Nuclear Proliferation

Nuclear power was the failed answer to the horrors of the atomic bomb - the so-called "Peaceful Atom." However, the two technologies are inextricably linked. Countries such as India, Pakistan, Israel and North Korea clandestinely developed nuclear weapons using the infrastructure, technology and know-how of their "civilian" nuclear programs. Contained expansion of nuclear power across the globe only increases the chances of nuclear weapons development and is counterproductive to disarmament.



Stephanie Cooke's "In Mortal Hands: A Cautionary History of the Nuclear Age" book talk at Busboys and Poets in Washington, D.C. on May 18th 

Stephanie Cooke has covered the nuclear industry for almost thirty years. She is currently the editor of Uranium Intelligence Weekly, and a contributor to the Bulletin of Atomic Scientists. She will discuss and sign her new book, In Mortal Hands: A Cautionary History of the Nuclear Age, on Tuesday, May 18th at 6:30 p.m., at Busboys and Poets “Langston Room,” 14th and V Streets, NW, in Washington DC. From the Manhattan Project to the present energy crisis, Stephanie Cooke's provocative history of our failure to manage the power of the atom is perfectly timed. The mistakes of the past are on the verge of being repeated. Cooke's work is a call for everyone to understand and respect the power held in mortal hands. Beyond Nuclear is sponsoring this event. For more information, contact Beyond Nuclear’s Kevin Kamps at, or (301) 270-2209 ext. 1.


Nonproliferation Policy Education Center warns that nuclear power subsidies risk worldwide proliferation of nuclear weapons 

Henry Sokolski, Executive Director of NPEC, has warned that U.S. Department of Energy taxpayer-backed loan guarantees for new atomic reactors in the U.S. will set a bad international example that could be followed by foreign governments seeking to conceal nuclear weapon programs behind a nuclear power facade. He points out that a large-scale atomic reactor can generate enough plutonium each year for "scores" of nuclear weapons, if it is chemically separated from radioactive waste. In addition, the enrichment of uranium for nuclear fuel fabrication can be readily diverted for the manufacture of bomb-grade high enriched uranium (HEU).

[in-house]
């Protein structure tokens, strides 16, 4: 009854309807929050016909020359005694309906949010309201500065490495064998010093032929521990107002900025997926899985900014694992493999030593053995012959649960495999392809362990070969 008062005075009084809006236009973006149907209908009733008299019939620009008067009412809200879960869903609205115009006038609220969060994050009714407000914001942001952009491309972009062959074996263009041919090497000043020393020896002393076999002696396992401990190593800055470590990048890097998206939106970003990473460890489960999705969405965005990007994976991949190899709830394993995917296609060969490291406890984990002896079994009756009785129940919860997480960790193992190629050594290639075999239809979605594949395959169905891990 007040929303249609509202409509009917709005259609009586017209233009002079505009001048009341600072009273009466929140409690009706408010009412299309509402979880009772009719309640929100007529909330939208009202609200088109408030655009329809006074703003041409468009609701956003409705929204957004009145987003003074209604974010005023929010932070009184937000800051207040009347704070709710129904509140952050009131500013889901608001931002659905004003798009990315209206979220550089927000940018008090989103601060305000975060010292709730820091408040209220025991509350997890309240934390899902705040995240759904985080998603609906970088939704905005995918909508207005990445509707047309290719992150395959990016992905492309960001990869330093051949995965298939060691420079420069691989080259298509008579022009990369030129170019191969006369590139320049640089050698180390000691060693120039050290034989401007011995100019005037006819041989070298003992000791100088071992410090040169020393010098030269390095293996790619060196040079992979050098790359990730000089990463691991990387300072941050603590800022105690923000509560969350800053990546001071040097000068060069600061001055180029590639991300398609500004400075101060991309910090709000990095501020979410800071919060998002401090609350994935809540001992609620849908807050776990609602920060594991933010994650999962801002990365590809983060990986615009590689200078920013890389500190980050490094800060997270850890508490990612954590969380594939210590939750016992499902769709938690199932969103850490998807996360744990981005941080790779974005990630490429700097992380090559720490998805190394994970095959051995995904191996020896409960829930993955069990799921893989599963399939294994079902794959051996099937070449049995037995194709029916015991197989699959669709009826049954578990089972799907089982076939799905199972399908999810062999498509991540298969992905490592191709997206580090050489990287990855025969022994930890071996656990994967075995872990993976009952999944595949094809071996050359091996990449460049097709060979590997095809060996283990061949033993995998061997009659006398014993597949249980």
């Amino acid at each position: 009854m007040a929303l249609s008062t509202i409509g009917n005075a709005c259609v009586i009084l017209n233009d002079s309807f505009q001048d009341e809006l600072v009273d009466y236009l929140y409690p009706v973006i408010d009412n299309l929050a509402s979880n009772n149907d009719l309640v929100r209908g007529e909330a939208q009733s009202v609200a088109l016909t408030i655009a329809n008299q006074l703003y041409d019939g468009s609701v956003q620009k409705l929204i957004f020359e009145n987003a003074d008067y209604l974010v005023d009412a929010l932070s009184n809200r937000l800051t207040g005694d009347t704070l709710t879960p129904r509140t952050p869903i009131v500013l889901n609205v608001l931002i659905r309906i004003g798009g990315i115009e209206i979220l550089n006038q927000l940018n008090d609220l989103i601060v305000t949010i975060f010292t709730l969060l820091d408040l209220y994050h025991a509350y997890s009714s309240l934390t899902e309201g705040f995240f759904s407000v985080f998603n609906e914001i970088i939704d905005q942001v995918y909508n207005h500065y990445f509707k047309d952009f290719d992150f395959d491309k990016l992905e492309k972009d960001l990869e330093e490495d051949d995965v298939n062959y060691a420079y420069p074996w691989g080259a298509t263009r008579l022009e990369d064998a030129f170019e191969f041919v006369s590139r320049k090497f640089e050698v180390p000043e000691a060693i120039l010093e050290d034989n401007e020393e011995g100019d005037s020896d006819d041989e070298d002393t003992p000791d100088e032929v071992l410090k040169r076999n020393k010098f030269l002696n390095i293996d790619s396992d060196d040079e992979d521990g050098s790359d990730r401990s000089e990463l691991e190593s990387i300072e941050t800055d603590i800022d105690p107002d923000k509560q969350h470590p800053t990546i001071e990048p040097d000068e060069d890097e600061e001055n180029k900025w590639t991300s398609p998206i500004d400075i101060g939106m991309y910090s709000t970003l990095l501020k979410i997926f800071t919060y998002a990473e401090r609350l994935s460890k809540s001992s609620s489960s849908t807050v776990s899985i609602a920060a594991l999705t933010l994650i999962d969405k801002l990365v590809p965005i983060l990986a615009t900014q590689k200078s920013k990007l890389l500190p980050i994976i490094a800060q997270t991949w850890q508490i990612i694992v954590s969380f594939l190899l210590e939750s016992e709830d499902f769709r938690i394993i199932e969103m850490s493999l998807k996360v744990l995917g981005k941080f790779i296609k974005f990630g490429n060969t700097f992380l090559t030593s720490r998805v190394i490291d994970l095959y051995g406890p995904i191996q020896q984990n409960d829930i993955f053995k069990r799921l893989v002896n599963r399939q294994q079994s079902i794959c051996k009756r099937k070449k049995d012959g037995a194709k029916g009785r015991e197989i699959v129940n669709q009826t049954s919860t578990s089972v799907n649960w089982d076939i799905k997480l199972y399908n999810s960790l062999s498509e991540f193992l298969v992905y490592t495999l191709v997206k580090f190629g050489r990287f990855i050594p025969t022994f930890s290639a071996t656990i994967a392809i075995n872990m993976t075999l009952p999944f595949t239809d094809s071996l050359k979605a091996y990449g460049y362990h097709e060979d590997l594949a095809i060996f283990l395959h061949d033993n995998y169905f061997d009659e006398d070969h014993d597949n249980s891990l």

Will Obama's "Global Nuclear Security Summit" be a farce or a force?

President Obama's planned Global Nuclear Security Summit is scheduled to take place in Washington, DC this coming April (no specific dates or location have yet been announced.) The theme of the summit is exploring ways to prevent terrorists from acquiring nuclear weapons. At least 40 countries along with international organizations are expected to participate. However, according to an outline on the Web site of the Center for Arms Control and Non-Proliferation, one of the goals of the summit is to "build confidence that the right to peaceful nuclear energy contained in Article IV of the NPT can be exercised safely." If this is the case, then the summit is likely not to see past the obvious flaw in Article IV which is precisely one of the easiest pathways used by terrorists to acquire nuclear materials in the first place.


US MOX nixed by Duke Energy

A program that would have converted "surplus" U.S. nuclear weapons plutonium into reactor fuel has been abandonded by the utility - Duke Energy - destined to use it, according to Friends of the Earth. The problematic MOX fuel "lead test assemblies", manufactured in France, had already encountered technical setbacks which forced a stoppage for safety reasons at Duke's Catawba reactor where the tests were being conducted. The U.S. MOX program has already dragged on for ten years but it now seems unlikely that Duke will ever use MOX fuel in its reactors. Duke was under contract with Shaw Areva MOX services to conduct the tests. Areva came under fire in France for allowing the production of the lead test assemblies at its Cadarache site which was supposed to be shut down due to the high earthquake probability in the area. The Shaw Group was already in the spotlight after it was revealed by the Project on Government Oversight that current Shaw executive, Jeffery Merryfield, approved contracts for Shaw while a commissioner at the Nuclear Regulatory Commission. Former U.S. Energy Secretary, Spencer Abraham, is chairman of the board of Areva, Inc.

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